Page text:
Seymour: Colorado’s autumns are underrated (letter)
As September comes to a close and frosty hints of winter begin to appear on my car’s windshield twice a week, Colorado is in its best autumn form. The old joke about Colorado having two seasons, “winter and August” certainly generalizes our state’s potential for cold. But those transition seasons between fluffy powder and high fire danger are not to be discounted.
This past week, I climbed Mt. Elbert on a cloudless day, paddled local rivers through cottonwood yellow, mountain biked amongst aspen gold, and rock climbed to views of changing valley hues. Blue skies and moderate temperatures have replaced the heat and afternoon thunderstorms of summer and given outdoors enthusiasts a comfortable and particularly attractive environment in which to play.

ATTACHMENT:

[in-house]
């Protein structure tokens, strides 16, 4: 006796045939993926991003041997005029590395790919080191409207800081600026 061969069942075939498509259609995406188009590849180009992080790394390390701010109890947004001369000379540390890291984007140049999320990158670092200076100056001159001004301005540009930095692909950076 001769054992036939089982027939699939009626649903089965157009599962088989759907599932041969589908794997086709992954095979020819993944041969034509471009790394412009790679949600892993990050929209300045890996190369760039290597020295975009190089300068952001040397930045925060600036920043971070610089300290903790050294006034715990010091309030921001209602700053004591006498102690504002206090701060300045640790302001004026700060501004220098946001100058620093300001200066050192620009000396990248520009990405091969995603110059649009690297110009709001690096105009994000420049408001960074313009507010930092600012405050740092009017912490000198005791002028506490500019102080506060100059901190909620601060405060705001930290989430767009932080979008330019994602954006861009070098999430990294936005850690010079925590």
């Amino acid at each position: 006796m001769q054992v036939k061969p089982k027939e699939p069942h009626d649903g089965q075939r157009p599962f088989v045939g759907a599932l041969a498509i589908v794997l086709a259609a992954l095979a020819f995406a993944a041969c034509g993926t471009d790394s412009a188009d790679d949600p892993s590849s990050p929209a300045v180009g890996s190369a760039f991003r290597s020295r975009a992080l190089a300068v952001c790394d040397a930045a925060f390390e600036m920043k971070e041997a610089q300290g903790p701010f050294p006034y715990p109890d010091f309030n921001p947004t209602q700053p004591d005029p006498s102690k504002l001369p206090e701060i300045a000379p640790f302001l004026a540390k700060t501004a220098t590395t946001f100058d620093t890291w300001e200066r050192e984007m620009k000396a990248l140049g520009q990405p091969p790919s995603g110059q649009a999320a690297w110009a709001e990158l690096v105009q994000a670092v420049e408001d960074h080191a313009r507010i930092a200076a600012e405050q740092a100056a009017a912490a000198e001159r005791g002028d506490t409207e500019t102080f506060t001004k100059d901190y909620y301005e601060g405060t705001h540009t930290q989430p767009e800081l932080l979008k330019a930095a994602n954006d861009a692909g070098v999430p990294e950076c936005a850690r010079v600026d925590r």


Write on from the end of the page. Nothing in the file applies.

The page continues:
A friend once told me that Colorado is ugliest in the fall, when once snowy peaks are no longer white and the landscape is brown and dry. Whether my friend forgot about the colors that come with autumn or simply doesn’t appreciate the contrast of golden leaves amongst green coniferous trees, I believe Colorado’s fall season deserves a little respect.
The rivers aren’t ice cold reflections of the snow from which they derive. Cooking with coal isn’t banned for fear of burning down forests and towns. And puffy coats and big boots aren’t yet required wardrobe for a basic walk around your neighborhood.
We are all itching for snow, that can usually be said on a year round basis in these parts. But I say, take advantage of this great autumn weather. Savor the reasonable temps, sunny skies, and distinct appearance of the brown, green, and golden mountains around us because before you know it, everything will be white and we’ll be looking forward to August.
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